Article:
The Pittsburgh Pirates have lost six of their past eight games.
Before the game, manager Clint Hurdle said he has been telling the pitchers they need to pitch inside for months, he wasn’t sure where the disconnect happened.
Isn’t that an important message? A message we feel that is so important….that when pitching inside didn’t happen, shouldn’t it have been addressed with the pitchers and then (if for some reason he deemed it necessary) with the media once it was fixed? It stands out as very odd to us that Hurdle brought this out today. (I will try and look to see if it was covered anywhere other than tv.)
But the big thing is, why would such a message simply have been lost for months? Puzzling.
The Cubs prevented a sweep by taking advantage of Charlie Morton’s ineffectiveness, the right hander lasted just 13 outs. He allowed seven hits and three earned runs. Morton also hit a batter and gave up five walks.
For as poor as Morton was in losing his third straight start, the Pirates defense was bad too. It was a frustrating game to watch, especially when Morton was within inches of dropping a blopper into shallow right field in the second inning with nobody out and the bases full of Pirates.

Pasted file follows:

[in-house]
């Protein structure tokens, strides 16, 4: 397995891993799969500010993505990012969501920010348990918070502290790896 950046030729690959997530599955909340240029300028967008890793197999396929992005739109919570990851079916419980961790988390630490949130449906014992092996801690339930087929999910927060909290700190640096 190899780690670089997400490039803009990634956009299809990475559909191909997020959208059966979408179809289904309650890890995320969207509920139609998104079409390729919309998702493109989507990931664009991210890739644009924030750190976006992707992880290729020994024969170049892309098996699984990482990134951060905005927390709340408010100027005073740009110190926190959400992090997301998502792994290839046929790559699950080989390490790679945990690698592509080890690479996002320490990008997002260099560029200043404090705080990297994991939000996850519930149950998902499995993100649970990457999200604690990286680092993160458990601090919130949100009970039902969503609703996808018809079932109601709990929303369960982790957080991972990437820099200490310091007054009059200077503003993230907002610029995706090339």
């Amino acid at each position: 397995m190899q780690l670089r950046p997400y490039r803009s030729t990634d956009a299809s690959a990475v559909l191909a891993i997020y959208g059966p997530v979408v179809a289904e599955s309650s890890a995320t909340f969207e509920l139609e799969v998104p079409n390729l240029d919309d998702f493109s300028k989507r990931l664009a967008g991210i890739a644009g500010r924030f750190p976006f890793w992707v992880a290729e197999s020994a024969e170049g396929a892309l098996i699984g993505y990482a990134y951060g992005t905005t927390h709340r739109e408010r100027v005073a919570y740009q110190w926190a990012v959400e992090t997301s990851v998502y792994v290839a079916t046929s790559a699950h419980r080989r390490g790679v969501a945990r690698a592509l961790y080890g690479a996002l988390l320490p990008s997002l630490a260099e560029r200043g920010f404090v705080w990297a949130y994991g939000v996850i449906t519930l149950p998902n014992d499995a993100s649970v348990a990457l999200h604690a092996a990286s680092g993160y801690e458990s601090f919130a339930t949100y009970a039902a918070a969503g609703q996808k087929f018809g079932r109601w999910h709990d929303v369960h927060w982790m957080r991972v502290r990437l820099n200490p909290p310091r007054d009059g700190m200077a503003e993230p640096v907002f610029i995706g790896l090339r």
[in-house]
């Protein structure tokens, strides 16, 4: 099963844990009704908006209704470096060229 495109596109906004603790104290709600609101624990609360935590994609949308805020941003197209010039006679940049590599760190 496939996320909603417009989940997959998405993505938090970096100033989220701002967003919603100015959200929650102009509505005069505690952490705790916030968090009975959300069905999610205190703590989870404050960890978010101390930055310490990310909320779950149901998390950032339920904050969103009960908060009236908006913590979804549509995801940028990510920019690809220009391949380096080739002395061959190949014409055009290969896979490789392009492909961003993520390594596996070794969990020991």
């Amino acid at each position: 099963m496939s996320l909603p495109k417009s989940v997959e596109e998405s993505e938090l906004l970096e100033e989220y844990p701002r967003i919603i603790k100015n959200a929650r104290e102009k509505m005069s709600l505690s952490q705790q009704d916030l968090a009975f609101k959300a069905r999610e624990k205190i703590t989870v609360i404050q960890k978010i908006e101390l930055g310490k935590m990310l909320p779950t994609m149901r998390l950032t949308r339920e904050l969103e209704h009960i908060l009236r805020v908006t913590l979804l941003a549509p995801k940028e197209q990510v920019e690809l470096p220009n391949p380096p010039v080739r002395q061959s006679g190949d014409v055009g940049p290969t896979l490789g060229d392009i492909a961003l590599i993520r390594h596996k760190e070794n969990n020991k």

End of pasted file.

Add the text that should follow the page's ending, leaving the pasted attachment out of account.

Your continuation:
Ifs and buts, inches and lost messages, the Pirates appear to be fading in core areas which launched them to the NL Central lead such a short time ago. At least the Bucs have coming home to PNC Park to look forward to as they face the Astros, but looking at this series finale opens up questions which aren’t easy to answer.
Pirates pitchers allowed a season high ten walks. Where is this coming from we wonder? It can’t be from failing at trying to pitch inside, right?
The Cubs stole four bases, one of them by Aramis Ramirez for Lord’s sake. It was the most allowed all season by the Pirates. Where is this coming from now?
The defense appeared sluggish and to have tired legs. We don’t want to know where this is coming from with a series sweep on the line.